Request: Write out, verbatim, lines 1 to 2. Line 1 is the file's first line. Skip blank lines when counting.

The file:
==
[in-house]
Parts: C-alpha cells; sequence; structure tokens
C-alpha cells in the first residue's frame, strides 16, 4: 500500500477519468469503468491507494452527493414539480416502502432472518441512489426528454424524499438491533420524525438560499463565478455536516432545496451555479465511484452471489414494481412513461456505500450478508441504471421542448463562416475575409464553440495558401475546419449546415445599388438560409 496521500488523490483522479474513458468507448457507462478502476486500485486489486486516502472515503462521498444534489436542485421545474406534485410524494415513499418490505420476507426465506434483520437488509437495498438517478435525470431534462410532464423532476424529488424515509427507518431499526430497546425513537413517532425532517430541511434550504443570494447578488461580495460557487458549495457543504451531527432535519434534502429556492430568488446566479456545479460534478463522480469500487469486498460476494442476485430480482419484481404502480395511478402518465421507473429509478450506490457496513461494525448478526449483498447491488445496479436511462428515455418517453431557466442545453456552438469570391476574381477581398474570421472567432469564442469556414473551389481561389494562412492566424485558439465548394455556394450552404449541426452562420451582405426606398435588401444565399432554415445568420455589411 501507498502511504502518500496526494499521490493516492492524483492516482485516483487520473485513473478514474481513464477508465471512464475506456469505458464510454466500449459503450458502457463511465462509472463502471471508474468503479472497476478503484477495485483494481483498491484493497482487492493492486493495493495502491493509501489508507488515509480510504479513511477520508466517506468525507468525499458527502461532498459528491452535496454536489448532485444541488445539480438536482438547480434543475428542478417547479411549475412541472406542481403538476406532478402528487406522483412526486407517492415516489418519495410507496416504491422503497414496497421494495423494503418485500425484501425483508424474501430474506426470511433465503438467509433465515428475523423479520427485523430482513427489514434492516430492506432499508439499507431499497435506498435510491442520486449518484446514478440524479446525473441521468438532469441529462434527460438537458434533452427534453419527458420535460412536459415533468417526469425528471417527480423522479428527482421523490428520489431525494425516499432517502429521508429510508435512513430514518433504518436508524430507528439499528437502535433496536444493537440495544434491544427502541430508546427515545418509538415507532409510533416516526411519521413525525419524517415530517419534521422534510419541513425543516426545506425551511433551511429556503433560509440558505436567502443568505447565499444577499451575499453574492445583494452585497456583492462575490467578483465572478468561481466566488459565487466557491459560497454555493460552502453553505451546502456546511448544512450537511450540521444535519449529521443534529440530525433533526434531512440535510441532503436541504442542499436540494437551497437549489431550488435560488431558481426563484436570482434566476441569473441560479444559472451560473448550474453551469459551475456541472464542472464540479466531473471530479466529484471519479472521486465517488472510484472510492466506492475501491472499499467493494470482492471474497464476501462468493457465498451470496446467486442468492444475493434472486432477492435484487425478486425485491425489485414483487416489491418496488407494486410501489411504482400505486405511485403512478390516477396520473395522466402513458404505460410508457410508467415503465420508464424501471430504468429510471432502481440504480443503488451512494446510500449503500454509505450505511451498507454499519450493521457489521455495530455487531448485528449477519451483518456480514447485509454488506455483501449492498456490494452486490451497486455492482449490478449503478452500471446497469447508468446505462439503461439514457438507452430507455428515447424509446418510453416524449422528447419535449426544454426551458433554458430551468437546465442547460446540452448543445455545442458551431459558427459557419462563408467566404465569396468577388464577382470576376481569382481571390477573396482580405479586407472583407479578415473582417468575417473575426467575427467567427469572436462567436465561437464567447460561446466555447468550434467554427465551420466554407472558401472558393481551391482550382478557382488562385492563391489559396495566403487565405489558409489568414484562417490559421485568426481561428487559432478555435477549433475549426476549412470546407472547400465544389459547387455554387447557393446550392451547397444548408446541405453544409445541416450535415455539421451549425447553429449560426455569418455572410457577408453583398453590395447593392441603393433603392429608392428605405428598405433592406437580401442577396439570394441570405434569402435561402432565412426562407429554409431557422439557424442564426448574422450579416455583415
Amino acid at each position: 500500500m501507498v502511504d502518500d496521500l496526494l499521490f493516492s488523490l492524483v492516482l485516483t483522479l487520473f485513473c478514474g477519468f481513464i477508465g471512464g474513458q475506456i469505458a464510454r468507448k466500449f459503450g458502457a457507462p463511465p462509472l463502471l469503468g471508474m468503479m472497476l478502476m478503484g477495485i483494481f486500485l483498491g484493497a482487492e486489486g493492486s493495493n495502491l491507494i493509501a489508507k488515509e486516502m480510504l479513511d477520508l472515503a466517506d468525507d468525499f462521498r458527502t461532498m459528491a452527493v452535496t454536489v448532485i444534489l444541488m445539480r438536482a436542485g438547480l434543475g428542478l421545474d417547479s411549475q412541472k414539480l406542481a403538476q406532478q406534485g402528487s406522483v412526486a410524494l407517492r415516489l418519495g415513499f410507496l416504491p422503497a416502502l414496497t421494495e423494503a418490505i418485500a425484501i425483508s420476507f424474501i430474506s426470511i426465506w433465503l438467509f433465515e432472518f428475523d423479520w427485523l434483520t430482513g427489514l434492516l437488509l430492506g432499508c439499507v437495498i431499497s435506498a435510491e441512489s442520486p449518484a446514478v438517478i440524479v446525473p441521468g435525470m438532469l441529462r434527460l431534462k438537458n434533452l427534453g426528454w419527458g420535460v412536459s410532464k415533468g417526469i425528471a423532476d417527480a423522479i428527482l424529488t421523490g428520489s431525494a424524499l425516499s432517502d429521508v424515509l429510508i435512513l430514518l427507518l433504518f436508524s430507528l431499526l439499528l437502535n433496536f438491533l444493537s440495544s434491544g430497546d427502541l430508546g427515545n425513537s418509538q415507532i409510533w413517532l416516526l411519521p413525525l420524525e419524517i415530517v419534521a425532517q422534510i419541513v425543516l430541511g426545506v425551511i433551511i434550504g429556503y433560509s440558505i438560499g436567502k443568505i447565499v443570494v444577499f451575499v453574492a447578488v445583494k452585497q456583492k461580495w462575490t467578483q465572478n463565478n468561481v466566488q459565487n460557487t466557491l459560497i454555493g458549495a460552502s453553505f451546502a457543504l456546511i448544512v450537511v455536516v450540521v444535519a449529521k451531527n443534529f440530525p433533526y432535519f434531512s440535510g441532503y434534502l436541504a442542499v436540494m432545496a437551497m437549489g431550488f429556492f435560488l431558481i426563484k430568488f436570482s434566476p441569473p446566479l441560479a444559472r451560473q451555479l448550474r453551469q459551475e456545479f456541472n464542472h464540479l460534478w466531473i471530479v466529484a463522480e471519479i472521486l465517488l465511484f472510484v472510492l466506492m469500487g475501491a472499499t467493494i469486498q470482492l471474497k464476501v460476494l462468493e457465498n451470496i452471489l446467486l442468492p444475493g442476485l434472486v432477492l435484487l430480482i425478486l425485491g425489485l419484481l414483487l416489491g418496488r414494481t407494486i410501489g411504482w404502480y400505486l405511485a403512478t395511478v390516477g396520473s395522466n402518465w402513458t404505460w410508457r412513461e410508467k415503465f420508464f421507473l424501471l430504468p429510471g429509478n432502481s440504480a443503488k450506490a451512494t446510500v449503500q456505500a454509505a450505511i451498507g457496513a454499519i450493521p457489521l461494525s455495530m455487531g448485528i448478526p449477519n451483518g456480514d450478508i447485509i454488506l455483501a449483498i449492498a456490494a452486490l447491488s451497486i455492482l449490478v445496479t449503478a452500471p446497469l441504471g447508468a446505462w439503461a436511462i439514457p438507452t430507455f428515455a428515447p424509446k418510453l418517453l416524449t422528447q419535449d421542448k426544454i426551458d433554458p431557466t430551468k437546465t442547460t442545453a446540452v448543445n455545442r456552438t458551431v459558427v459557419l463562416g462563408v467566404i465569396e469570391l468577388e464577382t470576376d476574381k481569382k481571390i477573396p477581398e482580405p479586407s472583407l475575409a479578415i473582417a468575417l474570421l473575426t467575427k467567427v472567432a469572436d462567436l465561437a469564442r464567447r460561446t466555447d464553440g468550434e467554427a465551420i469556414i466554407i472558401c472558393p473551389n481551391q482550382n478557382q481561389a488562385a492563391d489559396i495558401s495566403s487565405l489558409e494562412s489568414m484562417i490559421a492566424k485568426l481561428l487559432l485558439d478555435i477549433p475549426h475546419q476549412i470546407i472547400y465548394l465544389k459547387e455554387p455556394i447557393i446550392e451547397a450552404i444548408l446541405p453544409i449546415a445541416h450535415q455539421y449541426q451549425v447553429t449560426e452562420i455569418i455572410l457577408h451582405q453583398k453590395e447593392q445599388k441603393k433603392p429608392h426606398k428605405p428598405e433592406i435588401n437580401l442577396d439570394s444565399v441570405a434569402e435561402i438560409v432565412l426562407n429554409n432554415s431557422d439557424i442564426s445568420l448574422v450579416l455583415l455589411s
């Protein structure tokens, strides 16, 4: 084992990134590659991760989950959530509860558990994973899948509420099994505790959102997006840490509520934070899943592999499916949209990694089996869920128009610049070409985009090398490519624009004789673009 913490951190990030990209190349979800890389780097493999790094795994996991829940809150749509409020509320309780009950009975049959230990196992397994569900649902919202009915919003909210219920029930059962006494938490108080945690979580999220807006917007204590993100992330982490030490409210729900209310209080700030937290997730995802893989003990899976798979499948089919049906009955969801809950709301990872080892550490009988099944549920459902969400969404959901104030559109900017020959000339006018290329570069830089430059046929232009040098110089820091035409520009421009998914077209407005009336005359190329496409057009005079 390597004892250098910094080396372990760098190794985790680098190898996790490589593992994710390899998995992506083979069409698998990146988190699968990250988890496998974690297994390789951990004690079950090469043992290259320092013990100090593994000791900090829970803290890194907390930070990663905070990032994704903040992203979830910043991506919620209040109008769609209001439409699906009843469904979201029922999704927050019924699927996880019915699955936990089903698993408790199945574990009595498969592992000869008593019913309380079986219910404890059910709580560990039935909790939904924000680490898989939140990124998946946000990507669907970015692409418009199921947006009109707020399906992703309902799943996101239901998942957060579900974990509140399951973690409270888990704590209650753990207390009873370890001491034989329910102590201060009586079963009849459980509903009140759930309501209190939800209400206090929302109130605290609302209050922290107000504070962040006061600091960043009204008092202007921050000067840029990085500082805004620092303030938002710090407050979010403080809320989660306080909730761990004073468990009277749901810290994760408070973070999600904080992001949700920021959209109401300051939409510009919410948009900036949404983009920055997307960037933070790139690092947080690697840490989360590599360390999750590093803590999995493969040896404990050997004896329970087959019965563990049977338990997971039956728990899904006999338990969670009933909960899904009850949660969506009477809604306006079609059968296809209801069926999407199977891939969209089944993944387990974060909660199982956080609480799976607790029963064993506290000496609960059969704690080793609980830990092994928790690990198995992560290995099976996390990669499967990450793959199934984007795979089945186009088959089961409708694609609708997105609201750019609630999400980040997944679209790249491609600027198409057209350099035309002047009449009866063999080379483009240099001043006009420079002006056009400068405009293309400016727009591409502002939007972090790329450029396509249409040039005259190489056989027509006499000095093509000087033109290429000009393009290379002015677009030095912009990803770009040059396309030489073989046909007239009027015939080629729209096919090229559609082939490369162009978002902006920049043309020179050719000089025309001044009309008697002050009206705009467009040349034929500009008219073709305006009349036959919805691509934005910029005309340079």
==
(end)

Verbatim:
[in-house]
Parts: C-alpha cells; sequence; structure tokens